Is the cost of getting compliance wrong truly becoming an issue today?
Beyond the scandalous headlines as a result of the Pandora Papers, financial firms are now realising non-compliance with financial crime regulations can have material, detrimental impact on their operations if they do not take simple, fundamental steps to improve their compliance processes.
At our recent webinar, The Pandora Papers and the cost of getting compliance wrong, Pawneet Abramowski (Founder & Principal, PARC Solutions LLC), Howard Wimpory (KYC Transformation Director, Encompass) and I discussed the Pandora Papers, and findings from the Financial crime compliance: The cost of getting it wrong whitepaper (produced by our partner, financial crime agency Themis), to understand the implications of non-compliance in today’s increasingly regulatory heavy environment.
We have seen penalties on banks in the past. But is it different this time? In a survey of financial services sector professionals conducted by Themis in 2020, three major concerns were highlighted: direct financial loss (which represented a major concern for 36% of respondents), reputational damage and the associated customer loss (32%), and regulatory fines (15%). What is interesting here is the regulatory fines, while a concern it was not the highest, which suggests a change in attitude today.
The Pandora Papers have been revelatory beyond the names of prominent and wealthy individuals highlighted. Certainly, more to come based on the breadth (14 offshore centres) and depth (11.9 million confidential files and 2.94 terabytes of data). Many of the individuals (typically high net worth) and corporates may have not conducted illegal money laundering activities per the jurisdictions they operate in – but the question of what is right versus what is legal will no doubt continue to be debated.
Despite the best efforts of banks and regulators, we still do not have a strong grip on compliance issues. There is constant evolution (aka turnover) at financial institutions resulting in valuable intrinsic knowledge walking out the door. No surprise then that we see repeat offenders despite the ongoing fines dished out by enforcement agencies.
So, what will drive material change? We are now seeing a ‘change in the script’ of how banks tackle compliance issues today. Environmental, Social and Governance (ESG) issues are currently top of mind. Will this be the additional lever here? It’s no longer just about avoiding fines or writing off fines as a cost of doing business. It’s about being positive on issues that can drive value for society. While ESG issues have not been as prevalent before, we now have an opportunity for material change through compliance. In the past we used to think of financial crime as a ‘victimless’ crime. With ESG and any negative impact on the environment, this is no longer the case.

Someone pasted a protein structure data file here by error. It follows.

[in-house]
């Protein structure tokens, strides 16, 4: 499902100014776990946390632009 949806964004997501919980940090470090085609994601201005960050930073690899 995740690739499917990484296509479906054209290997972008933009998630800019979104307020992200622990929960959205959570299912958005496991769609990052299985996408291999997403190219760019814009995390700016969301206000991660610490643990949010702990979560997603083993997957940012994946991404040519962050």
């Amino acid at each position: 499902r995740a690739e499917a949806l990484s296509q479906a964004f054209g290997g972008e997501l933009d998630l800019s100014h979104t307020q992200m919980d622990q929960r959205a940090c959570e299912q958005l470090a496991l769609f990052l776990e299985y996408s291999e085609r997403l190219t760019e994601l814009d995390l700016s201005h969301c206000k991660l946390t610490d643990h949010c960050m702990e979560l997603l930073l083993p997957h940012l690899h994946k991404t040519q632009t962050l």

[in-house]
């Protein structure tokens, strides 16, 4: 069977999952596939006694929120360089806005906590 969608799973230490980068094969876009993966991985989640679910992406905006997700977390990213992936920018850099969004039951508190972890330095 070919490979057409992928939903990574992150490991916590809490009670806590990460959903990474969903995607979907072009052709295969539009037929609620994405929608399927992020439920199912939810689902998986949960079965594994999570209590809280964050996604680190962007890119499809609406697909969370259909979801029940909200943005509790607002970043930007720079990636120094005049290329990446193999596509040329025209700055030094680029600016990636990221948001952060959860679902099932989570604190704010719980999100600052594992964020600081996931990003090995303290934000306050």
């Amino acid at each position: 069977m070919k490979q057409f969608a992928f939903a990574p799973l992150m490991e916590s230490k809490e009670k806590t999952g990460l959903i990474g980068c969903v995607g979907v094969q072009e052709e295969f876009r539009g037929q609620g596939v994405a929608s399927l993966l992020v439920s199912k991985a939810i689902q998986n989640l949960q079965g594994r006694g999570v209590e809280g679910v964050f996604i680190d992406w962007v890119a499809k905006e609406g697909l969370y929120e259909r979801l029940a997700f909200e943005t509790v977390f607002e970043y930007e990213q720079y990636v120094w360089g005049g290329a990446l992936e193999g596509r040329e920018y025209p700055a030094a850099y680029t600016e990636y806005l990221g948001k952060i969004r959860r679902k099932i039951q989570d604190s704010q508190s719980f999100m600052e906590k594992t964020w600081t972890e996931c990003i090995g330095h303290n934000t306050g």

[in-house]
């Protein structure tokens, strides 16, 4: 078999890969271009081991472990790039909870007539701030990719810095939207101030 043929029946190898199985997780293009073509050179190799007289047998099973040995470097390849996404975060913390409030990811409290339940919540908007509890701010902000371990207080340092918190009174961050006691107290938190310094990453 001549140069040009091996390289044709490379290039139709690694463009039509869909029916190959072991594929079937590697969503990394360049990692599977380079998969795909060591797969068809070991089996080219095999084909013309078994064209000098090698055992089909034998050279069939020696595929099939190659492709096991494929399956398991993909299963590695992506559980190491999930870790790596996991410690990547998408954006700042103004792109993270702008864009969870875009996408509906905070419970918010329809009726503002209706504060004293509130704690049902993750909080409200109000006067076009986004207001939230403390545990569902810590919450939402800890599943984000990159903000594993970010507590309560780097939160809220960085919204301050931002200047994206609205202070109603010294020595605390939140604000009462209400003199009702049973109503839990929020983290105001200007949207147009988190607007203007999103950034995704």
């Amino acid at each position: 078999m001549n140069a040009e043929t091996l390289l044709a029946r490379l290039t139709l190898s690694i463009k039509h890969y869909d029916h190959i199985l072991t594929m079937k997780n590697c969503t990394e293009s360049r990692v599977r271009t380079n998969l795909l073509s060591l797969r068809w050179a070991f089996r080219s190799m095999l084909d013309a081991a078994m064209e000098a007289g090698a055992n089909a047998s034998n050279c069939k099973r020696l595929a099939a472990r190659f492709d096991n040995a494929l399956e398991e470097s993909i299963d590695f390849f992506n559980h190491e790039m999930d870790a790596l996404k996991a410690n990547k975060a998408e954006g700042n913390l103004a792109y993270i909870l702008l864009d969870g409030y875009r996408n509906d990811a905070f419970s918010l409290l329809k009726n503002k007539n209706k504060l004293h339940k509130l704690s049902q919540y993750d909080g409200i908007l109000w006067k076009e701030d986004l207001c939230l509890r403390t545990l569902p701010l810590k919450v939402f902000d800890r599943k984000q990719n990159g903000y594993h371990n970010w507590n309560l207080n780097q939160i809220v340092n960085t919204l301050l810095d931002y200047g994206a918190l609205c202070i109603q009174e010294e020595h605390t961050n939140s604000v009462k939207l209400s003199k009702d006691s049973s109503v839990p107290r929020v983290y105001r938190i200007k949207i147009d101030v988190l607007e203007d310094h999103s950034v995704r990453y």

It’s also important to recognize the detrimental impact of fines on banking. Even in the Pandora Papers, not all individuals and institutions are committing financial crime. Banks that have been called out have remediated their operations and subsequently are exiting these businesses as a result of increased compliance costs. There are also truly legitimate reasons for offshore companies.
So, what are the practical steps that banks can take?
Clear tone at the top
It’s okay (and positive) to escalate. You need to know the truth, no matter how uncomfortable. Middle management can struggle to be heard, primarily because it is not welcome news. Senior managers need to know and act on this information – there needs to be open dialogue along with proposed solutions.
Make management information (MI) available
Especially in relation to cycle time, quality and inventory – to achieve balance between these areas. Focus needs to be on what we are discovering (quality) rather than how many cases we are resolving in x period of time (cycle time).
Examine the three lines of defense model
Risk is owned by the front line, overseen and advised in the second line and internally audited by the third line. There needs to respect and good communication across all three lines. But avoid ‘group think’, this is not helpful in meeting the end goals.
Technology is key
In the past analysts have been too burdened with data gathering. Focus needs to shift to analysis and automation of data gathering. Controls need to be well designed.
Ensure the right information gets to the board
Adding a strategic advisor is helpful, to provide a broader context to compliance issues, while fighting the immediate fires. Providing a mechanism for confidential, strategic conversations to help avoid those repeat penalties. Focus needs to be on meaningful analysis versus fighting the curse of ‘false positives’.
To find out more, watch the full webinar and read the whitepaper.